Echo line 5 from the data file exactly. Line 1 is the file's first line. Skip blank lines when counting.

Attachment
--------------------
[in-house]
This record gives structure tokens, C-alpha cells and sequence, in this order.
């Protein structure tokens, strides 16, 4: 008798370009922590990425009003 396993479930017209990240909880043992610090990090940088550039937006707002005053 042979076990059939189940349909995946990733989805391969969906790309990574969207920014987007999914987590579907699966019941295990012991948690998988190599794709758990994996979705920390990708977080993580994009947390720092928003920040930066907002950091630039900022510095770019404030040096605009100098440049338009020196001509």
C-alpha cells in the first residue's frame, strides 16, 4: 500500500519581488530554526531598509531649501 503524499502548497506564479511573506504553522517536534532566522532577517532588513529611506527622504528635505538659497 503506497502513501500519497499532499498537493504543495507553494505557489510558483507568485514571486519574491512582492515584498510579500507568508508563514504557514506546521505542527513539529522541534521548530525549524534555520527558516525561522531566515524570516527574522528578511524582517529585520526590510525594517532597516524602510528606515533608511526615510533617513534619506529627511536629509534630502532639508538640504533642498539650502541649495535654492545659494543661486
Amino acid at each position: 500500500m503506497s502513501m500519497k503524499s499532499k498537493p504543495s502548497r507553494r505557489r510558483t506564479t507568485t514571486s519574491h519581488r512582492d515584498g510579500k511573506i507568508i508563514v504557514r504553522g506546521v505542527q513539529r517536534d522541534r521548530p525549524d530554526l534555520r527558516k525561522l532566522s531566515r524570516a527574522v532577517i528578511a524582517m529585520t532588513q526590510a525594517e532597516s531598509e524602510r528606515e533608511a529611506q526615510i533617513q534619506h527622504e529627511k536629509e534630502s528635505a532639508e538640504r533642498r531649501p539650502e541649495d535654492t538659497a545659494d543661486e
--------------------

Amino acid at each position: 500500500m503506497s502513501m500519497k503524499s499532499k498537493p504543495s502548497r507553494r505557489r510558483t506564479t507568485t514571486s519574491h519581488r512582492d515584498g510579500k511573506i507568508i508563514v504557514r504553522g506546521v505542527q513539529r517536534d522541534r521548530p525549524d530554526l534555520r527558516k525561522l532566522s531566515r524570516a527574522v532577517i528578511a524582517m529585520t532588513q526590510a525594517e532597516s531598509e524602510r528606515e533608511a529611506q526615510i533617513q534619506h527622504e529627511k536629509e534630502s528635505a532639508e538640504r533642498r531649501p539650502e541649495d535654492t538659497a545659494d543661486e